China’s year of plummeting solar growth has ended on a slightly more upbeat note, with analysts claiming a rush of installations in December may herald a better-than-expected 2020.
New stats from the country’s National Energy Administration (NEA) show PV capacity stood at a cumulative 204.68GW nation-wide by the end of 2019, a 17.4% jump on the figures recorded at the same point one year prior.
Examining the numbers released by the NEA over the weekend, consultancy Asia Europe Clean Energy (Solar) Advisory Co (AECEA) estimated China installed 30.22GW of PV over 2019, a full 31.7% slump from the 44.26GW it had added throughout 2018.
Despite the 2018-to-2019 drop, the 30.22GW of PV installed in China last year is “far better” than AECEA itself had anticipated, as the firm noted. Only two weeks back, the consultancy’s predictions for the country remained in the 20GW to 24GW region.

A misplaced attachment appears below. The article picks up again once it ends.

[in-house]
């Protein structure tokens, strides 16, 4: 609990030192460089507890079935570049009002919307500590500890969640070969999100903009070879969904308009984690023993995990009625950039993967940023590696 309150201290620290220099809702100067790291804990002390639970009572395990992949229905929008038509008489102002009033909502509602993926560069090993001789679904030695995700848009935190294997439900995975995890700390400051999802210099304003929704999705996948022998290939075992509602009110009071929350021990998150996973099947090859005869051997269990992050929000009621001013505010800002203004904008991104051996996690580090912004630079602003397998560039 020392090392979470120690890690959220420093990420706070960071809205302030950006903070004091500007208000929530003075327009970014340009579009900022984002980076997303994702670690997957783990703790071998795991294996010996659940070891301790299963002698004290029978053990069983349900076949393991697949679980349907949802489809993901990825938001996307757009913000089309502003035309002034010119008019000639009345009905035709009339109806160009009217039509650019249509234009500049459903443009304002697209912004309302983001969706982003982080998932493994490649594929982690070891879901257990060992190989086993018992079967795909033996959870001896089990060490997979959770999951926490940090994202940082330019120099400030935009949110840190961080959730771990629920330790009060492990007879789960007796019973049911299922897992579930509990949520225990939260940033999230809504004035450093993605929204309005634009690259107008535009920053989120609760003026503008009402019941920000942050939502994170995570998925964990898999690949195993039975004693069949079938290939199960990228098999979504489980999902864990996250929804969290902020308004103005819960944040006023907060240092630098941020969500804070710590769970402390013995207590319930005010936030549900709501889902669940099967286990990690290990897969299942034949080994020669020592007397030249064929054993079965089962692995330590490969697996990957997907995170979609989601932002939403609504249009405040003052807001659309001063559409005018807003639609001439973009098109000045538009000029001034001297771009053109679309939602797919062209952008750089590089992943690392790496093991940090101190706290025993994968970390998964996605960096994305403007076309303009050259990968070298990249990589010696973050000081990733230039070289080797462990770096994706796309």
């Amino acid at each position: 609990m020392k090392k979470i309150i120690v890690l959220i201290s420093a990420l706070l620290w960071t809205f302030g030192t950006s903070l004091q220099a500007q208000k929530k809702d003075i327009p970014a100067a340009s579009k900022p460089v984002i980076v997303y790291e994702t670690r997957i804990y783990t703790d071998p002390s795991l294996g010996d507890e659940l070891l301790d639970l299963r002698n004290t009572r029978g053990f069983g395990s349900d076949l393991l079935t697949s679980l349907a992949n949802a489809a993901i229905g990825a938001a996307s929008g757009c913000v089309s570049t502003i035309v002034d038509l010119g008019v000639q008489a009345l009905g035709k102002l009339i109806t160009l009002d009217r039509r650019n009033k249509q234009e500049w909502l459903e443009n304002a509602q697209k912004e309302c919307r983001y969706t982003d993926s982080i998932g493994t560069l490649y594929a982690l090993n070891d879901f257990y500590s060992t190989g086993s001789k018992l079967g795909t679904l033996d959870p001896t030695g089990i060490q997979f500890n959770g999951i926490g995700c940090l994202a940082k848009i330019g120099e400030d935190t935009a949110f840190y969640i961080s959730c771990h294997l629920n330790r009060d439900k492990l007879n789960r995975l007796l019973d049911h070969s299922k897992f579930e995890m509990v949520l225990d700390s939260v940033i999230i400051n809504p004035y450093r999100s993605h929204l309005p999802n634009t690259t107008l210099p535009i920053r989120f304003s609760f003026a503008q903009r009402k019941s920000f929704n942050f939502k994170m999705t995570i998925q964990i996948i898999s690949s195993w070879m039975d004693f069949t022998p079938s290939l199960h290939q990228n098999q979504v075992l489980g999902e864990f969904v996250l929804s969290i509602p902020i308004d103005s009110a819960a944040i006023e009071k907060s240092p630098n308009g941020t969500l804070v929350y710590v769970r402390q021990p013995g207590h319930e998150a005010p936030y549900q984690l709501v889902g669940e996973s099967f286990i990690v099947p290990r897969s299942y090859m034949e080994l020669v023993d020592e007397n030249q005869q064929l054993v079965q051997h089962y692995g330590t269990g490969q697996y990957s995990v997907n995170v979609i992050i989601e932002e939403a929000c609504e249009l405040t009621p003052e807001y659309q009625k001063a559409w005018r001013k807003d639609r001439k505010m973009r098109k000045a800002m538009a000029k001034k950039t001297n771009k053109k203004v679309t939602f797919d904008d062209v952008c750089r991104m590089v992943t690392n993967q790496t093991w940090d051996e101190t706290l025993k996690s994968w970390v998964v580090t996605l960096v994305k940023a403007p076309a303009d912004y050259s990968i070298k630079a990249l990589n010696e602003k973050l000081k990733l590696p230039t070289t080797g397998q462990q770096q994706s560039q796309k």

In an email circulated today, AECEA director Frank Haugwitz tentatively linked the higher-than-expected 2019 figure to a strong year-end. If China did indeed install 30.22GW 2019-wide, this could mean more PV was added in December alone (12GW) than in H1 2019 (11.4GW), Haugwitz said.
“A year-end rally is nothing unusual, as well not in China. However, up to 12GW in one single month still beats all estimates,” the director said, hypothesising whether the December surge may have been caused by long-approved projects finally going ahead to tap into more competitive prices.
“Given such tailwind, AECEA is currently revising its 2020 estimate,” Haugwitz went on to say. “Early indications suggest that during 2020 the Chinese PV market shall experience a rebounding, possibly in the order of 15-25% YoY.”